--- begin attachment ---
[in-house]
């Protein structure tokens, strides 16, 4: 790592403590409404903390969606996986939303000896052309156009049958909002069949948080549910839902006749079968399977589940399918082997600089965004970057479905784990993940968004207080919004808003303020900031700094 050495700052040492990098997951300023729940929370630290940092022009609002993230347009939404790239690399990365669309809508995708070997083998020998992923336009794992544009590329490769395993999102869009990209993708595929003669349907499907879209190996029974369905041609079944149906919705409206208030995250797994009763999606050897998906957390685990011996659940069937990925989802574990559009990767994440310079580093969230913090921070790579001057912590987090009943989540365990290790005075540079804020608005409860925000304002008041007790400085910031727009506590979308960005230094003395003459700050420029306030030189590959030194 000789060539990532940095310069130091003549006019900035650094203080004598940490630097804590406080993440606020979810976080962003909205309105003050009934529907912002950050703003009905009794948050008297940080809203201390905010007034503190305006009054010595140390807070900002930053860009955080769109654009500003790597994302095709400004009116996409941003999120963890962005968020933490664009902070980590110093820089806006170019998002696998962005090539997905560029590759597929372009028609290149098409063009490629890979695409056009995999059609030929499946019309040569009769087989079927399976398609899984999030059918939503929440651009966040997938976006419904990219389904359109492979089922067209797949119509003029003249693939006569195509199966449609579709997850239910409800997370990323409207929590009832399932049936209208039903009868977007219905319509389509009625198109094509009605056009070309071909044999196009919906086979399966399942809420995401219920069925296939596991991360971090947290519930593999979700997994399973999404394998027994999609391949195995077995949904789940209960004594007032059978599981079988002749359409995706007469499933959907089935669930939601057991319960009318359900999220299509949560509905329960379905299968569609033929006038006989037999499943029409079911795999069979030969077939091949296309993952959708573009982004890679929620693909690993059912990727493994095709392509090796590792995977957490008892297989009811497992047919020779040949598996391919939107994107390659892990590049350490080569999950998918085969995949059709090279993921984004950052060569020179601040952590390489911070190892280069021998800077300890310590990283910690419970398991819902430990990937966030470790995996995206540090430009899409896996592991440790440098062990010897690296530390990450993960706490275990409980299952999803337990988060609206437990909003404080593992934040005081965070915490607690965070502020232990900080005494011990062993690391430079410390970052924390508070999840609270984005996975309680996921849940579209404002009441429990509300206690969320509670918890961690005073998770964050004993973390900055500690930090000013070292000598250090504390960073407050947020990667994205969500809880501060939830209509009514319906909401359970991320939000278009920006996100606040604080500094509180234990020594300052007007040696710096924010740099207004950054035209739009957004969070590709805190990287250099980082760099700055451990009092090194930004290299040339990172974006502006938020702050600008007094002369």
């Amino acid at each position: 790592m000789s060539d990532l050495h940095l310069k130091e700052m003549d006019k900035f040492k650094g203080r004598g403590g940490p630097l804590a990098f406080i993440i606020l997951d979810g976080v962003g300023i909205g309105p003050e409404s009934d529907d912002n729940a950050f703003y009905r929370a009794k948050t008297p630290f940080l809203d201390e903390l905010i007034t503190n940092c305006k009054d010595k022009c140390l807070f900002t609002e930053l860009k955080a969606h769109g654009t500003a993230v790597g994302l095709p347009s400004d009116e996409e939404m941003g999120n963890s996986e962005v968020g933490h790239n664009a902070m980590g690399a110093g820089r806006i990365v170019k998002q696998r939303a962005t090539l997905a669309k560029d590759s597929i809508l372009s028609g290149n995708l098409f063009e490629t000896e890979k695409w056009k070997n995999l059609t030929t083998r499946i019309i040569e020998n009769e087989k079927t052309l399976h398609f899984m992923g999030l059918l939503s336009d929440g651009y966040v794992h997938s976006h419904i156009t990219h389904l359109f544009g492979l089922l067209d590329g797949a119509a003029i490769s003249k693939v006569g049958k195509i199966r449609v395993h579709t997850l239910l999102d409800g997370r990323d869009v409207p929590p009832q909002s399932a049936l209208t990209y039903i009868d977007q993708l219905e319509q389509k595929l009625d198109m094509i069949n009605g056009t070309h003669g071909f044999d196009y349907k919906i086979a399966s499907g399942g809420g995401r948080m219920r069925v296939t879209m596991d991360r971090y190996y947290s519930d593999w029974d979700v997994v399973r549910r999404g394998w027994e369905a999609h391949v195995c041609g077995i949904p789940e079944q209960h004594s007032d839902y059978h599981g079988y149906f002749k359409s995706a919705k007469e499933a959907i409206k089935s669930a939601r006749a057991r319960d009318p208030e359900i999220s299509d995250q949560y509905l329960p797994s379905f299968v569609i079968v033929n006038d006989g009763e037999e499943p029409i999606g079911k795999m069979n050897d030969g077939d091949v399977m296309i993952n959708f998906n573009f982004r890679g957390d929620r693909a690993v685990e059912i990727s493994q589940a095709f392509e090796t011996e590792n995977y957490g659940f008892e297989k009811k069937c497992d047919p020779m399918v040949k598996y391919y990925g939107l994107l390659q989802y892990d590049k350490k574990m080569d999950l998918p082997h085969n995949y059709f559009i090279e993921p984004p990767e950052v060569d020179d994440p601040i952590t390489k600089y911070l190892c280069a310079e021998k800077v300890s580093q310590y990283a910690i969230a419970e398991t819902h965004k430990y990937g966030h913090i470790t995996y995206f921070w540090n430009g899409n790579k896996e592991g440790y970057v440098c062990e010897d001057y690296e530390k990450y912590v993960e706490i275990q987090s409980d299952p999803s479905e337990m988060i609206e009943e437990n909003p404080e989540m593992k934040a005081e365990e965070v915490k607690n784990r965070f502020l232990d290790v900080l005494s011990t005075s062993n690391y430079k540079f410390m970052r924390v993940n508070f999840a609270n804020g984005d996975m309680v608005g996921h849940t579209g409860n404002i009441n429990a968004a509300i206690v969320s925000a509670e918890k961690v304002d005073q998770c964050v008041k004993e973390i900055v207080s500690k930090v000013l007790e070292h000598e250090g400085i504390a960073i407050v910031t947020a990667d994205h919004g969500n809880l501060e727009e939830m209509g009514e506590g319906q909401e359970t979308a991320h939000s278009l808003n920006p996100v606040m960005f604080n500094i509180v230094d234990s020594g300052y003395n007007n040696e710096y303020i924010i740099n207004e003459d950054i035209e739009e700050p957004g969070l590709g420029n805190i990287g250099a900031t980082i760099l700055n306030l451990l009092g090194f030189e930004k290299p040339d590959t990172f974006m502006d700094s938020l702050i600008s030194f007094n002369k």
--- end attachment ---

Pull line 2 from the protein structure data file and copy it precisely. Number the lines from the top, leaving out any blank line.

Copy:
């Protein structure tokens, strides 16, 4: 790592403590409404903390969606996986939303000896052309156009049958909002069949948080549910839902006749079968399977589940399918082997600089965004970057479905784990993940968004207080919004808003303020900031700094 050495700052040492990098997951300023729940929370630290940092022009609002993230347009939404790239690399990365669309809508995708070997083998020998992923336009794992544009590329490769395993999102869009990209993708595929003669349907499907879209190996029974369905041609079944149906919705409206208030995250797994009763999606050897998906957390685990011996659940069937990925989802574990559009990767994440310079580093969230913090921070790579001057912590987090009943989540365990290790005075540079804020608005409860925000304002008041007790400085910031727009506590979308960005230094003395003459700050420029306030030189590959030194 000789060539990532940095310069130091003549006019900035650094203080004598940490630097804590406080993440606020979810976080962003909205309105003050009934529907912002950050703003009905009794948050008297940080809203201390905010007034503190305006009054010595140390807070900002930053860009955080769109654009500003790597994302095709400004009116996409941003999120963890962005968020933490664009902070980590110093820089806006170019998002696998962005090539997905560029590759597929372009028609290149098409063009490629890979695409056009995999059609030929499946019309040569009769087989079927399976398609899984999030059918939503929440651009966040997938976006419904990219389904359109492979089922067209797949119509003029003249693939006569195509199966449609579709997850239910409800997370990323409207929590009832399932049936209208039903009868977007219905319509389509009625198109094509009605056009070309071909044999196009919906086979399966399942809420995401219920069925296939596991991360971090947290519930593999979700997994399973999404394998027994999609391949195995077995949904789940209960004594007032059978599981079988002749359409995706007469499933959907089935669930939601057991319960009318359900999220299509949560509905329960379905299968569609033929006038006989037999499943029409079911795999069979030969077939091949296309993952959708573009982004890679929620693909690993059912990727493994095709392509090796590792995977957490008892297989009811497992047919020779040949598996391919939107994107390659892990590049350490080569999950998918085969995949059709090279993921984004950052060569020179601040952590390489911070190892280069021998800077300890310590990283910690419970398991819902430990990937966030470790995996995206540090430009899409896996592991440790440098062990010897690296530390990450993960706490275990409980299952999803337990988060609206437990909003404080593992934040005081965070915490607690965070502020232990900080005494011990062993690391430079410390970052924390508070999840609270984005996975309680996921849940579209404002009441429990509300206690969320509670918890961690005073998770964050004993973390900055500690930090000013070292000598250090504390960073407050947020990667994205969500809880501060939830209509009514319906909401359970991320939000278009920006996100606040604080500094509180234990020594300052007007040696710096924010740099207004950054035209739009957004969070590709805190990287250099980082760099700055451990009092090194930004290299040339990172974006502006938020702050600008007094002369």